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It's reasonable to study on computer science field for AI safety, but how about neuroscience? Neuroscience and AI are all parts of cognitive science. They might complement each other. There are still lots of moral uncertainty now . To work on AI alignment, we need to give the AI correct value, and neuroscience seems to be an underrated subject, it may change the way we get happiness, and solve some moral uncertainty. Neuroscience "might" create a new era, controlling our minds, changing our personality, making there be no suffering at all. So, do we need neuroscience experts on AI field?




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As somebody who wasted spent 7 years doing a Cognitive Neuroscience PhD, I think it's a bad idea for most people to do Neuroscience PhDs. PhDs in general are not optimised for truth seeking, working on high impact projects, or maximising your personal wellbeing. In fact, rates of anxiety and depression are higher amongst graduate students than the population of people with college degrees of similar age. You also get paid extremely badly, which is a problem for people with families or other financial commitments. For any specific question you want to ask, it seems worth investigating if you can do the same work in industry or at a non-profit, just to see if you would be able to study the same questions in a more focused way outside of academia. 

So I don’t think doing a Neuro PhD is the most effective route to working on AI Safety. That said, there seem to be some useful research directions if you want to pursue a Neuro PhD program anyway. Some examples include: interpretability work that can be translated from natural to artificial neural networks; specifically studying neural learning algorithms; or doing completely computational research, aka a backdoor CS PhD while fitting your models to neural data collected by other people. (CS PhD programs are insanely competitive right now, and Neuroscience professors are desperate for lab members who know how to code, so this is one way into a computational academic program at a top university if you’re ok working on Neuroscience relevant research questions.)

Vael Gates (who did a Computational/Cognitive Neuroscience PhD with Tom Griffiths, one of the leaders of this field), has some further thoughts that they’ve written up in this EA Forum post. I completely agree with their assessment of neuroscience research from the perspective of AI Safety research here:

Final note: cellular/molecular neuroscience, circuit-level neuroscience, cognitive neuroscience, and computational neuroscience are some of the divisions within neuroscience, and the skills in each of these subfields have different levels of applicability to AI. My main point is I don’t think any of these without an AI / computational background will help you contribute much to AI safety, though I expect that most computational neuroscientists and a good subset of cognitive neuroscientists will indeed have AI-relevant computational backgrounds. One can ask me what fields I think would be readily deployed towards AI safety without any AI background, and my answer is: math, physics (because of its closeness to math), maybe philosophy and theoretical economics (game theory, principle-agent, etc.)? I expect everyone else without exposure to AI will have to reskill if they’re interested in AI safety, with that being easier if one has a technical background. People just sometimes seem to expect pure neuroscience (absent computational subfields) and social science backgrounds to be unusually useful without further AI grounding, and I’m worried that this is trying to be inclusive when it’s not actually the case that these backgrounds alone are useful.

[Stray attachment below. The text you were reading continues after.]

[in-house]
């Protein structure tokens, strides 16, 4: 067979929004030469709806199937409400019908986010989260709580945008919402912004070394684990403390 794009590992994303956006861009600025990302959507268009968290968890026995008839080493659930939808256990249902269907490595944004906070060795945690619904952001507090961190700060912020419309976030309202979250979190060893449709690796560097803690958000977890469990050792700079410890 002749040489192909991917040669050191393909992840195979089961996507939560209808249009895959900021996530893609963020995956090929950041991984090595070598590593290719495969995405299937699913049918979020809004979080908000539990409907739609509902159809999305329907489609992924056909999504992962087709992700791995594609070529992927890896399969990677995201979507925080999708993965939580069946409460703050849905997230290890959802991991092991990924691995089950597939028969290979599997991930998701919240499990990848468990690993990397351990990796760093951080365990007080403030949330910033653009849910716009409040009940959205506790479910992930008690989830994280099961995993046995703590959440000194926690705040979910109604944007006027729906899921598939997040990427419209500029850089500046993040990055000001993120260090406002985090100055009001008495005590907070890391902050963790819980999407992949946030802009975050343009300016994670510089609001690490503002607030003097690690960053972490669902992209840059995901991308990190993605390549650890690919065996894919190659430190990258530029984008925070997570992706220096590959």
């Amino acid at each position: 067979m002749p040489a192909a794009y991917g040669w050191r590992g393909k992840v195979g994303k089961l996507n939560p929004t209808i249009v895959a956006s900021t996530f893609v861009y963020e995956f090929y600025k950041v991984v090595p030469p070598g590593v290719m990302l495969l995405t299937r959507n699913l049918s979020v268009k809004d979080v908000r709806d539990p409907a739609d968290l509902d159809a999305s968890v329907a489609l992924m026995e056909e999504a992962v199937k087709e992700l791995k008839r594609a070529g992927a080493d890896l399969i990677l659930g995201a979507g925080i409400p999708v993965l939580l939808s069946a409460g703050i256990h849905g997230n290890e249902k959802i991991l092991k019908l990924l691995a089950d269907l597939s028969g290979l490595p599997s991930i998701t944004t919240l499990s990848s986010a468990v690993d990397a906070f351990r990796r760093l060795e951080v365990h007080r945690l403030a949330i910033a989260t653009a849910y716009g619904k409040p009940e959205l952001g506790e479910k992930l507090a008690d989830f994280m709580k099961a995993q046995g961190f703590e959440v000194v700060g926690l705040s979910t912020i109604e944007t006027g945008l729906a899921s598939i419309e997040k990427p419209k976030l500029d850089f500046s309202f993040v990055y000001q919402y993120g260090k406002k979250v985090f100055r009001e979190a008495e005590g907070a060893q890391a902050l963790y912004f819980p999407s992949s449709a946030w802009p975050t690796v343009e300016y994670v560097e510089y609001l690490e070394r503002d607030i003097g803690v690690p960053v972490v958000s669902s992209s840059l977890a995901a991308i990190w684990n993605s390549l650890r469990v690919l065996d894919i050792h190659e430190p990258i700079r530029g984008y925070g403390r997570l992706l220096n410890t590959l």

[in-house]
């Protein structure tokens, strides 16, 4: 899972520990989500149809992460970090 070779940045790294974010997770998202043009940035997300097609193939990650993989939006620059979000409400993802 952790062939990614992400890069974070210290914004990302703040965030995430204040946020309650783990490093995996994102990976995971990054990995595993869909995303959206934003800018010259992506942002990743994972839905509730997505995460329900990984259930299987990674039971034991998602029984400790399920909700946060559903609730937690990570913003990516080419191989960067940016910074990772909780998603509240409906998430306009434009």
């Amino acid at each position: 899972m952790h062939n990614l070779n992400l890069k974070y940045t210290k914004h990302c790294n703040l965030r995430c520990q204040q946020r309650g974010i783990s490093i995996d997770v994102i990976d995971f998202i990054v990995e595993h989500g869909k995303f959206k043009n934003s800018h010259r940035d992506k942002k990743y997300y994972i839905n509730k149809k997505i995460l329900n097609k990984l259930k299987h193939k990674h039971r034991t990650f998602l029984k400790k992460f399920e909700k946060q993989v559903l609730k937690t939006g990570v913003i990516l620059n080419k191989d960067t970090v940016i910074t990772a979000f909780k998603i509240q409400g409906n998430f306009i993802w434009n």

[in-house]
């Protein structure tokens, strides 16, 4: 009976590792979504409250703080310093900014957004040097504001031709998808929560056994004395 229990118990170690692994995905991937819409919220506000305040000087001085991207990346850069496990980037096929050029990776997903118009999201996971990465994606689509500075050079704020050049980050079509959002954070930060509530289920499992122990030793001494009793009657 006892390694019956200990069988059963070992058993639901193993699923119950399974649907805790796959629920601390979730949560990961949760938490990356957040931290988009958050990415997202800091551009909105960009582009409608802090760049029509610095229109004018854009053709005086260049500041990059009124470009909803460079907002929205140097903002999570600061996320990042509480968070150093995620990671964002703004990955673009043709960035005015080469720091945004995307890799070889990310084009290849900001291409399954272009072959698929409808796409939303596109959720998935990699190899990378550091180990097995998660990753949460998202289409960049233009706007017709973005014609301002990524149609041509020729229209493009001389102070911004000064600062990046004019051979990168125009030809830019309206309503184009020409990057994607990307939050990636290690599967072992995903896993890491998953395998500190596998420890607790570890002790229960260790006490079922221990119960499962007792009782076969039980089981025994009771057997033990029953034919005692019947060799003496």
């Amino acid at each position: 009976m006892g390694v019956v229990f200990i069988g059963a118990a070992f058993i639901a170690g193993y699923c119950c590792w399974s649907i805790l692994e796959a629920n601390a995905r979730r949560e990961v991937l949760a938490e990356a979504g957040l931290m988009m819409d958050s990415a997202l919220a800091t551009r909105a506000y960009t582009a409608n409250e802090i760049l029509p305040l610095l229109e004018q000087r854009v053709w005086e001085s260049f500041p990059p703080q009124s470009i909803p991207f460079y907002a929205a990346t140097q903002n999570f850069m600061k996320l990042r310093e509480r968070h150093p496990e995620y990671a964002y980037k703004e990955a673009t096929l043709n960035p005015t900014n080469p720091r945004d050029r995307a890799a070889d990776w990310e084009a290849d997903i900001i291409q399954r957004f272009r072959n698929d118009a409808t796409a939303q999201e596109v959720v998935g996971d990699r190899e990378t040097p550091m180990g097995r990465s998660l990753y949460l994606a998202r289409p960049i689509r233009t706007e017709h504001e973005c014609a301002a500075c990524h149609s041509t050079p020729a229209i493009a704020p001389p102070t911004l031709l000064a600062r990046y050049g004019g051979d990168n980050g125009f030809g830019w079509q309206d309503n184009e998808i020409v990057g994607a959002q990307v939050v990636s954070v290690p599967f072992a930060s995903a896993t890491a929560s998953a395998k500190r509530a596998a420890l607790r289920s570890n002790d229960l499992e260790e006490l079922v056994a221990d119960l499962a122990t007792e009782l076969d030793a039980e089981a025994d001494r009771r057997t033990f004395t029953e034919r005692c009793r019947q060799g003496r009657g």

Going slightly off tangent: your original question specifically mentions moral uncertainty. I share Geoffrey Miller’s views in his comment on this thread, that Psychology is a more useful discipline to study moral uncertainty compared to Neuroscience. My PhD advisor/my old lab did some of the neuroscience research frequently cited by EAs (e.g., the stuff on how different brain regions/processes affect moral decision making). I have to say I’m not super impressed with this research, and most of the authors on this paper have not gone on to pursue more of this kind of research or solve human value alignment. (Exception being Joshua Greene, who I do endorse working with!) 

On the flip side, I think psychologists have done very interesting/useful research on human values (see this paper on how normal people think about population ethics, also eloquently written up as a shorter/more readable EA Forum post here). In this vein, I’ve also been very impressed by work produced by psychologists working with empirical philosophers, for example this paper on the Psychology of Existential Risk

If you want to focus on moral uncertainty, you can collect way more information from a much more diverse set of individuals if you focus on behaviour instead of neural activity. As Geoffrey mentions, it is *much* easier/cheaper to study people’s opinions or behaviour than it is to study their neural activity. For example, it costs ~$5 to pay somebody to take a quick survey on moral decisions, vs. about $500 an hour to run an fMRI scanner for one subject to collect a super messy dataset that’s incredibly different to interpret. People do take research more seriously if you slap a photo of a brain on it, but that doesn’t mean the brain data adds anything more than aesthetic value. 

It might make sense for you to check out what EA Psychologists are actually doing to see if their research seems more up your alley compared to the neuroscience questions you’re interested in. A good place to start is here: https://www.eapsychology.org/